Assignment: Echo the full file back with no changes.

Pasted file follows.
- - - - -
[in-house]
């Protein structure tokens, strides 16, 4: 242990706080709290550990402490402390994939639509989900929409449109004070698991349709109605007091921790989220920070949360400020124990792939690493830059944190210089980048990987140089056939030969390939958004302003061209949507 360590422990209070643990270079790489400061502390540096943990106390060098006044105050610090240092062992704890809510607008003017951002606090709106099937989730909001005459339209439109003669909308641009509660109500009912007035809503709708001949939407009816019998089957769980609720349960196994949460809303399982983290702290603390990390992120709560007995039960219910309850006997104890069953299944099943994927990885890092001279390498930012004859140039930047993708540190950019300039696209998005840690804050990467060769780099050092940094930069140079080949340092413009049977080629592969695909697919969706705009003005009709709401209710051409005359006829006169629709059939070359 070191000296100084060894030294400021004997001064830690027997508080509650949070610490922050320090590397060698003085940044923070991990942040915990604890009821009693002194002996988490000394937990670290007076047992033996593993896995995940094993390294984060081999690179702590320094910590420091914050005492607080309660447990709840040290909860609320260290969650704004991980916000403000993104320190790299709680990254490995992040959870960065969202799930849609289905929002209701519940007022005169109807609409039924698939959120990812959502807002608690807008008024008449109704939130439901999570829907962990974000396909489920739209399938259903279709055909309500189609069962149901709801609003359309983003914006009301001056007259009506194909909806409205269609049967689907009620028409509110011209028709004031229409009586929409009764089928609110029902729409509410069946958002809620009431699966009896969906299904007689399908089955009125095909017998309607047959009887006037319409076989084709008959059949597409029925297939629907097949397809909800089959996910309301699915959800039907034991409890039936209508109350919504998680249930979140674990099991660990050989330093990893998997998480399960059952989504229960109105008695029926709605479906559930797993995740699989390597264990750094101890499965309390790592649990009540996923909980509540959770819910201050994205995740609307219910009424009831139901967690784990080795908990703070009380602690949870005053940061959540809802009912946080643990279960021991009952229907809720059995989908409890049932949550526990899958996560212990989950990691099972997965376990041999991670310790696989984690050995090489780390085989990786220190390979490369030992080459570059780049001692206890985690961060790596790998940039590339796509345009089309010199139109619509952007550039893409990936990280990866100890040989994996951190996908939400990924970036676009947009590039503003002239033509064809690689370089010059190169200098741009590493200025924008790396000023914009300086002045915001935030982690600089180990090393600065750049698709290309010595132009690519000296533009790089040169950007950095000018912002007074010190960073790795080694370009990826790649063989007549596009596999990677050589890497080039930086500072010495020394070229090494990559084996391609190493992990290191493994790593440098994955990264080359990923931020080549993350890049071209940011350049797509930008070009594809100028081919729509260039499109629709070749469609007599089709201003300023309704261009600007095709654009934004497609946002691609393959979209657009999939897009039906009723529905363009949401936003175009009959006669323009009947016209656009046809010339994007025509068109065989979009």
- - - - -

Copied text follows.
[in-house]
């Protein structure tokens, strides 16, 4: 242990706080709290550990402490402390994939639509989900929409449109004070698991349709109605007091921790989220920070949360400020124990792939690493830059944190210089980048990987140089056939030969390939958004302003061209949507 360590422990209070643990270079790489400061502390540096943990106390060098006044105050610090240092062992704890809510607008003017951002606090709106099937989730909001005459339209439109003669909308641009509660109500009912007035809503709708001949939407009816019998089957769980609720349960196994949460809303399982983290702290603390990390992120709560007995039960219910309850006997104890069953299944099943994927990885890092001279390498930012004859140039930047993708540190950019300039696209998005840690804050990467060769780099050092940094930069140079080949340092413009049977080629592969695909697919969706705009003005009709709401209710051409005359006829006169629709059939070359 070191000296100084060894030294400021004997001064830690027997508080509650949070610490922050320090590397060698003085940044923070991990942040915990604890009821009693002194002996988490000394937990670290007076047992033996593993896995995940094993390294984060081999690179702590320094910590420091914050005492607080309660447990709840040290909860609320260290969650704004991980916000403000993104320190790299709680990254490995992040959870960065969202799930849609289905929002209701519940007022005169109807609409039924698939959120990812959502807002608690807008008024008449109704939130439901999570829907962990974000396909489920739209399938259903279709055909309500189609069962149901709801609003359309983003914006009301001056007259009506194909909806409205269609049967689907009620028409509110011209028709004031229409009586929409009764089928609110029902729409509410069946958002809620009431699966009896969906299904007689399908089955009125095909017998309607047959009887006037319409076989084709008959059949597409029925297939629907097949397809909800089959996910309301699915959800039907034991409890039936209508109350919504998680249930979140674990099991660990050989330093990893998997998480399960059952989504229960109105008695029926709605479906559930797993995740699989390597264990750094101890499965309390790592649990009540996923909980509540959770819910201050994205995740609307219910009424009831139901967690784990080795908990703070009380602690949870005053940061959540809802009912946080643990279960021991009952229907809720059995989908409890049932949550526990899958996560212990989950990691099972997965376990041999991670310790696989984690050995090489780390085989990786220190390979490369030992080459570059780049001692206890985690961060790596790998940039590339796509345009089309010199139109619509952007550039893409990936990280990866100890040989994996951190996908939400990924970036676009947009590039503003002239033509064809690689370089010059190169200098741009590493200025924008790396000023914009300086002045915001935030982690600089180990090393600065750049698709290309010595132009690519000296533009790089040169950007950095000018912002007074010190960073790795080694370009990826790649063989007549596009596999990677050589890497080039930086500072010495020394070229090494990559084996391609190493992990290191493994790593440098994955990264080359990923931020080549993350890049071209940011350049797509930008070009594809100028081919729509260039499109629709070749469609007599089709201003300023309704261009600007095709654009934004497609946002691609393959979209657009999939897009039906009723529905363009949401936003175009009959006669323009009947016209656009046809010339994007025509068109065989979009």